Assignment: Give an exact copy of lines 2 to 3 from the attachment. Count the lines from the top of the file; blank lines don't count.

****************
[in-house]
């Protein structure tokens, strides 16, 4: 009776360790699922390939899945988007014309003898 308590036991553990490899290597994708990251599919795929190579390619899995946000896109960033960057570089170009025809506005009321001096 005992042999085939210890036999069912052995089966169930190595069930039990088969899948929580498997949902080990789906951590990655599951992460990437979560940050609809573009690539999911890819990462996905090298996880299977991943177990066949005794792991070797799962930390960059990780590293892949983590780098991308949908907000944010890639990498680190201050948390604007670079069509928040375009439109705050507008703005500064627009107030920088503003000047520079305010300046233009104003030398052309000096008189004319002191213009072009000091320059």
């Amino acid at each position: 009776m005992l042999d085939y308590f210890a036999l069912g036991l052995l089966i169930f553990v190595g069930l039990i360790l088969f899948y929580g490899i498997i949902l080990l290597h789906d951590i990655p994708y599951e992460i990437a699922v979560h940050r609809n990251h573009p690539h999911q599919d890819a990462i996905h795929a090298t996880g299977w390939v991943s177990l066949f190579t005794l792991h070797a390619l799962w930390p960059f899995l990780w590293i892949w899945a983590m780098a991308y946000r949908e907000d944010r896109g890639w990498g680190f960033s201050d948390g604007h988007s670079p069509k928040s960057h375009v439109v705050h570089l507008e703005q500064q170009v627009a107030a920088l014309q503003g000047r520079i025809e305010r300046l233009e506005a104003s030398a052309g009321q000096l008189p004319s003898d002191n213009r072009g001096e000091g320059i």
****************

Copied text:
């Protein structure tokens, strides 16, 4: 009776360790699922390939899945988007014309003898 308590036991553990490899290597994708990251599919795929190579390619899995946000896109960033960057570089170009025809506005009321001096 005992042999085939210890036999069912052995089966169930190595069930039990088969899948929580498997949902080990789906951590990655599951992460990437979560940050609809573009690539999911890819990462996905090298996880299977991943177990066949005794792991070797799962930390960059990780590293892949983590780098991308949908907000944010890639990498680190201050948390604007670079069509928040375009439109705050507008703005500064627009107030920088503003000047520079305010300046233009104003030398052309000096008189004319002191213009072009000091320059």
């Amino acid at each position: 009776m005992l042999d085939y308590f210890a036999l069912g036991l052995l089966i169930f553990v190595g069930l039990i360790l088969f899948y929580g490899i498997i949902l080990l290597h789906d951590i990655p994708y599951e992460i990437a699922v979560h940050r609809n990251h573009p690539h999911q599919d890819a990462i996905h795929a090298t996880g299977w390939v991943s177990l066949f190579t005794l792991h070797a390619l799962w930390p960059f899995l990780w590293i892949w899945a983590m780098a991308y946000r949908e907000d944010r896109g890639w990498g680190f960033s201050d948390g604007h988007s670079p069509k928040s960057h375009v439109v705050h570089l507008e703005q500064q170009v627009a107030a920088l014309q503003g000047r520079i025809e305010r300046l233009e506005a104003s030398a052309g009321q000096l008189p004319s003898d002191n213009r072009g001096e000091g320059i």